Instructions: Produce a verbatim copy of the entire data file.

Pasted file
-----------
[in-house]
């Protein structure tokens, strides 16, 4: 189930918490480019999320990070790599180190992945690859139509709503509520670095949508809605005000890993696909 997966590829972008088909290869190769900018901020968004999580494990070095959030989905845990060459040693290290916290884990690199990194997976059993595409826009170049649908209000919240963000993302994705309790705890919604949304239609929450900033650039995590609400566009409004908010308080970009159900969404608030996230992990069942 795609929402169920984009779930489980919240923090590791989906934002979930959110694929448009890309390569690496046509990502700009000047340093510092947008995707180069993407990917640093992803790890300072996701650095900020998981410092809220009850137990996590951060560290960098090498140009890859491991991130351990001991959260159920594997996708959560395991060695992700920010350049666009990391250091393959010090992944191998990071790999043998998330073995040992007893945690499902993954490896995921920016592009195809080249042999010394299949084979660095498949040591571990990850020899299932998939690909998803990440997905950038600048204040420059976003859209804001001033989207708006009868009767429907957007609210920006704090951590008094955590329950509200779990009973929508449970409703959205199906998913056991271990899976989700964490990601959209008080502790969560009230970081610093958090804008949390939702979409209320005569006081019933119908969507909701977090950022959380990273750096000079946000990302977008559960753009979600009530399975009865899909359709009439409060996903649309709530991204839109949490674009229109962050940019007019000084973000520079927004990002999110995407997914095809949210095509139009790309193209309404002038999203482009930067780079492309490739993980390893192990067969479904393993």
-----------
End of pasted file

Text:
[in-house]
């Protein structure tokens, strides 16, 4: 189930918490480019999320990070790599180190992945690859139509709503509520670095949508809605005000890993696909 997966590829972008088909290869190769900018901020968004999580494990070095959030989905845990060459040693290290916290884990690199990194997976059993595409826009170049649908209000919240963000993302994705309790705890919604949304239609929450900033650039995590609400566009409004908010308080970009159900969404608030996230992990069942 795609929402169920984009779930489980919240923090590791989906934002979930959110694929448009890309390569690496046509990502700009000047340093510092947008995707180069993407990917640093992803790890300072996701650095900020998981410092809220009850137990996590951060560290960098090498140009890859491991991130351990001991959260159920594997996708959560395991060695992700920010350049666009990391250091393959010090992944191998990071790999043998998330073995040992007893945690499902993954490896995921920016592009195809080249042999010394299949084979660095498949040591571990990850020899299932998939690909998803990440997905950038600048204040420059976003859209804001001033989207708006009868009767429907957007609210920006704090951590008094955590329950509200779990009973929508449970409703959205199906998913056991271990899976989700964490990601959209008080502790969560009230970081610093958090804008949390939702979409209320005569006081019933119908969507909701977090950022959380990273750096000079946000990302977008559960753009979600009530399975009865899909359709009439409060996903649309709530991204839109949490674009229109962050940019007019000084973000520079927004990002999110995407997914095809949210095509139009790309193209309404002038999203482009930067780079492309490739993980390893192990067969479904393993």